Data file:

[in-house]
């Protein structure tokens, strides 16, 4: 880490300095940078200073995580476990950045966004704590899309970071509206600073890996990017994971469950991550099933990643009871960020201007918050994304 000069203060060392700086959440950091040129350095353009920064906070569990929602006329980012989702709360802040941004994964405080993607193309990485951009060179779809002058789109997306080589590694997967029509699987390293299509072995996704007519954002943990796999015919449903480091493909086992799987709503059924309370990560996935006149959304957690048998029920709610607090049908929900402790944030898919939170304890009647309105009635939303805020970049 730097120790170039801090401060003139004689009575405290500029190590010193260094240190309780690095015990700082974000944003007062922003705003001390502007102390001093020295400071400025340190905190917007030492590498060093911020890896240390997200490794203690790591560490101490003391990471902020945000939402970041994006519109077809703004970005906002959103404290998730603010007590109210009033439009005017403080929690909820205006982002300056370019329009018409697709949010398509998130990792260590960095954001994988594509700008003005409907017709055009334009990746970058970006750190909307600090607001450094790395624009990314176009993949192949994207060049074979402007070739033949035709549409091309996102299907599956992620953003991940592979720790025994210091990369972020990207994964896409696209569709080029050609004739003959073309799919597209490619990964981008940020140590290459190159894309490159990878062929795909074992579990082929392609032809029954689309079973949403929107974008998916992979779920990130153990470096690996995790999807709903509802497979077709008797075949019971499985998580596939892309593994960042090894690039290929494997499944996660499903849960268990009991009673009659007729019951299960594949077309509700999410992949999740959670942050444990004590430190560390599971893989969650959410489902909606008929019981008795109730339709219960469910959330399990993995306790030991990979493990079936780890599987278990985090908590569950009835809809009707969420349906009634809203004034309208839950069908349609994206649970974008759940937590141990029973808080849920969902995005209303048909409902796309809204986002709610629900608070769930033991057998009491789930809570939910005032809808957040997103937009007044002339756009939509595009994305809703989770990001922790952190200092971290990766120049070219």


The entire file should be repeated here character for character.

[in-house]
């Protein structure tokens, strides 16, 4: 880490300095940078200073995580476990950045966004704590899309970071509206600073890996990017994971469950991550099933990643009871960020201007918050994304 000069203060060392700086959440950091040129350095353009920064906070569990929602006329980012989702709360802040941004994964405080993607193309990485951009060179779809002058789109997306080589590694997967029509699987390293299509072995996704007519954002943990796999015919449903480091493909086992799987709503059924309370990560996935006149959304957690048998029920709610607090049908929900402790944030898919939170304890009647309105009635939303805020970049 730097120790170039801090401060003139004689009575405290500029190590010193260094240190309780690095015990700082974000944003007062922003705003001390502007102390001093020295400071400025340190905190917007030492590498060093911020890896240390997200490794203690790591560490101490003391990471902020945000939402970041994006519109077809703004970005906002959103404290998730603010007590109210009033439009005017403080929690909820205006982002300056370019329009018409697709949010398509998130990792260590960095954001994988594509700008003005409907017709055009334009990746970058970006750190909307600090607001450094790395624009990314176009993949192949994207060049074979402007070739033949035709549409091309996102299907599956992620953003991940592979720790025994210091990369972020990207994964896409696209569709080029050609004739003959073309799919597209490619990964981008940020140590290459190159894309490159990878062929795909074992579990082929392609032809029954689309079973949403929107974008998916992979779920990130153990470096690996995790999807709903509802497979077709008797075949019971499985998580596939892309593994960042090894690039290929494997499944996660499903849960268990009991009673009659007729019951299960594949077309509700999410992949999740959670942050444990004590430190560390599971893989969650959410489902909606008929019981008795109730339709219960469910959330399990993995306790030991990979493990079936780890599987278990985090908590569950009835809809009707969420349906009634809203004034309208839950069908349609994206649970974008759940937590141990029973808080849920969902995005209303048909409902796309809204986002709610629900608070769930033991057998009491789930809570939910005032809808957040997103937009007044002339756009939509595009994305809703989770990001922790952190200092971290990766120049070219």